In the business world, the most-enlightened principle is “best practices” when trying to organize human beings into an effective “for-profit” pursuit.
In the government world, the default principle is “close enough for government use.”
In the political world, where elected officials are the ultimate “oversight committee” looking out for the proper use and expenditure of hard-earned tax dollars provided by the defenseless taxpayers, the electeds are the final word on government expenditures, except during election years when the voters have the final word.
In Wildomar, the current City Council has been and continues to be derelict in its duties to provide effective oversight for the taxpayers of the City of Wildomar.
Every month, contained within the agenda packet provided to the City Council for their consideration and approval is a document called the “warrant list.” The warrant list describes each and every expenditure of the City of Wildomar as it conducts its business for the previous month and provides an opportunity for any individual City Council member to call into question any expenditure made on behalf of the city. In my experience, over several years of attending city Council meetings, I have yet to hear an objection to any expenditure by any of the elected officials.
As a result, and knowing that one of the city’s vendors has previously been questioned by a neighboring city for it’s billing practices for services rendered, Wildomar Magazine, once again, initiated an investigation.
On June 15, 2014, pursuant to the Public Records Act, I requested backup documentation from the City Clerk for invoices published on the June 2014 warrant list for one of the cities vendors, PV Maintenance, who had just billed, and was subsequently paid in the amount of $29,936.82 for services rendered in the month of May 2014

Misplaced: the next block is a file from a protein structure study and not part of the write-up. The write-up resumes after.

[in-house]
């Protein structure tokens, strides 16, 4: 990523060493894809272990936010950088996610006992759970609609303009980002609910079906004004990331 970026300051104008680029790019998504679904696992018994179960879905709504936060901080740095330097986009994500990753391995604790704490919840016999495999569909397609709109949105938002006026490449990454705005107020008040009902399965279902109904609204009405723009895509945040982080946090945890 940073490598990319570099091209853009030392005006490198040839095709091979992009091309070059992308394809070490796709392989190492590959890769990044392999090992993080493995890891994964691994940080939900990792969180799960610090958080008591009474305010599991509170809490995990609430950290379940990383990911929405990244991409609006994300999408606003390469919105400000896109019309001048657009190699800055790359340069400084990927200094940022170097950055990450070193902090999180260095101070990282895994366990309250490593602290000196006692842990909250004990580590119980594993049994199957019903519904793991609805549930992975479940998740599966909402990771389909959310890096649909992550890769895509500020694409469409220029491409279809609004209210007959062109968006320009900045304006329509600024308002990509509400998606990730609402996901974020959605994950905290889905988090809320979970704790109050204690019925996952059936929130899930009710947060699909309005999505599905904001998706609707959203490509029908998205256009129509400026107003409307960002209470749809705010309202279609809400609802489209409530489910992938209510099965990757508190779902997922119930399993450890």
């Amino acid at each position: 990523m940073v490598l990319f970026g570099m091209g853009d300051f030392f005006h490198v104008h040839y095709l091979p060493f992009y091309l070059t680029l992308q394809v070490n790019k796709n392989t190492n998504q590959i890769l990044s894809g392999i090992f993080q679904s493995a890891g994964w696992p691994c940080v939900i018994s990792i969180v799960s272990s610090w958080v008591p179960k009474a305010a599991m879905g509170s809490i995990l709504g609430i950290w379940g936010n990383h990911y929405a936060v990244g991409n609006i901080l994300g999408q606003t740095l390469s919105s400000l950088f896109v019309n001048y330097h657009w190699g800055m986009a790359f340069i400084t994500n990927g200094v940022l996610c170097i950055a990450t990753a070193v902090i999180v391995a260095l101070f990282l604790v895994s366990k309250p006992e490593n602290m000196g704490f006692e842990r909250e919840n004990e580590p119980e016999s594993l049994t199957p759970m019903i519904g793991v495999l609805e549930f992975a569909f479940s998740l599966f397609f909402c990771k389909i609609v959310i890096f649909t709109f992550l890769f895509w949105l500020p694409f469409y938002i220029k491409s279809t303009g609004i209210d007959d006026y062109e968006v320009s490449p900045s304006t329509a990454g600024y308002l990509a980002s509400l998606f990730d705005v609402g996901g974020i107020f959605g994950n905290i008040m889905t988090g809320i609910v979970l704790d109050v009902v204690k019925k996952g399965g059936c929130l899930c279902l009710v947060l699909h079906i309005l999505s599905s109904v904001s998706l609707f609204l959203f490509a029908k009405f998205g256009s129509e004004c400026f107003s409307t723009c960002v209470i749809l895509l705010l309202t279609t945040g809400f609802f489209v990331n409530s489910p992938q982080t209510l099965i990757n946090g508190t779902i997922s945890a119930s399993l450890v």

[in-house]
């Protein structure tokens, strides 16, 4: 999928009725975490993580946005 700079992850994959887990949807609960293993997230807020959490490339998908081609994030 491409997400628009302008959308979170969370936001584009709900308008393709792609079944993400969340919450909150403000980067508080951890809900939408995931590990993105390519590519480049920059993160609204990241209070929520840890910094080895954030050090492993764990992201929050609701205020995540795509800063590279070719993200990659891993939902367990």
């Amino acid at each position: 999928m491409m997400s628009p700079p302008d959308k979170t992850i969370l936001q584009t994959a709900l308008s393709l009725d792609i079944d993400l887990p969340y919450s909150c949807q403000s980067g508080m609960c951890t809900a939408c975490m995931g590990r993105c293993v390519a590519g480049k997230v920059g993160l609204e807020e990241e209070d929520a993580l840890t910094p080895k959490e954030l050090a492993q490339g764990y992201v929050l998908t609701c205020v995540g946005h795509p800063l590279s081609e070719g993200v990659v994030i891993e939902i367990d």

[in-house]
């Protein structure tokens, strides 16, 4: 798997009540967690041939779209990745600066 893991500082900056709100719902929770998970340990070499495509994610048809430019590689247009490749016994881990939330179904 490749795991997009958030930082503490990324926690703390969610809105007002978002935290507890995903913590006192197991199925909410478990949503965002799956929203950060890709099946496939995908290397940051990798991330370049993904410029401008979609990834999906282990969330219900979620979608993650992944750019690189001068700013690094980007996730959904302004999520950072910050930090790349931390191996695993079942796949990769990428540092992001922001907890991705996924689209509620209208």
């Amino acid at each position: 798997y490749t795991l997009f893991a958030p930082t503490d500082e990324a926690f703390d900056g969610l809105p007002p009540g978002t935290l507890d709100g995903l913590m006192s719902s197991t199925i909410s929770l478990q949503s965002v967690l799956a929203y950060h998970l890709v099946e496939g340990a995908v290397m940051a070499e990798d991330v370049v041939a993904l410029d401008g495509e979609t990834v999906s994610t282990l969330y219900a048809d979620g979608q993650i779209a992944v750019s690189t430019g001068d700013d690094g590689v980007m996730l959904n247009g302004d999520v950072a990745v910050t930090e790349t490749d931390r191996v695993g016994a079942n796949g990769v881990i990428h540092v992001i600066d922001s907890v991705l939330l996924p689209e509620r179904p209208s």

In response to my request, the City Clerk provided all of the invoices supplied by the vendor.
However, there were no documents from any employee of the City of Wildomar which would indicate that the City of Wildomar had inspected and confirmed the work of the vendor before the payment was issued.
To be on the safe side of my investigation , on June 30, 2014, I directed a follow-up e-mail to Gary Nordquist, Wildomar’s City Manager, as follows: “Before I reasonably conclude that there are no additional documents, I want to confirm that the city does not possess any inspection documents, such as field inspection logs, confirming the specific work activities by PV Maintenance , prepared by any city employee as a part of a usual business practice. If they do not exist, please advise the undersigned at your earliest opportunity.”
On July 21, 2014, I received a pleasant and, somewhat personal e-mail from Debbie Lee, City Clerk of the city of Wildomar, as follows: “Hi Gil, I have just been informed that there are no additional documents associated with your request.”
Prior to writing this article this morning, I went through the backlog of agendas and confirmed that this vendor has billed the City of Wildomar for a total of $578,572.67 through August 02, 2014.
Rather than forcing the City Clerk to provide copies for the past 8 City Council agendas, I believe it is fair and reasonable to extrapolate that the City of Wildomar does not have anyinspection protocols in place for a review of what will be approximately $800,000 in payments for the calendar year 2014,
I believe it is time for the actual “oversight” committee of the Wildomar City Council, the voting public, to question the business competence of the current members of the Wildomar City Council.
As the initial investigator of the issue, I still retain the right to file a Qui Tam lawsuit on behalf of the citizens of Wildomar, against any parties who may have participated in any false billings.
For the present, I believe that the issue can be a reasonable political issue for discussion amongst Wildomar voters.
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Perhaps, the self-anointed “conservative businessman,” Tim Walker can ask some questions of the staff. Better late than never.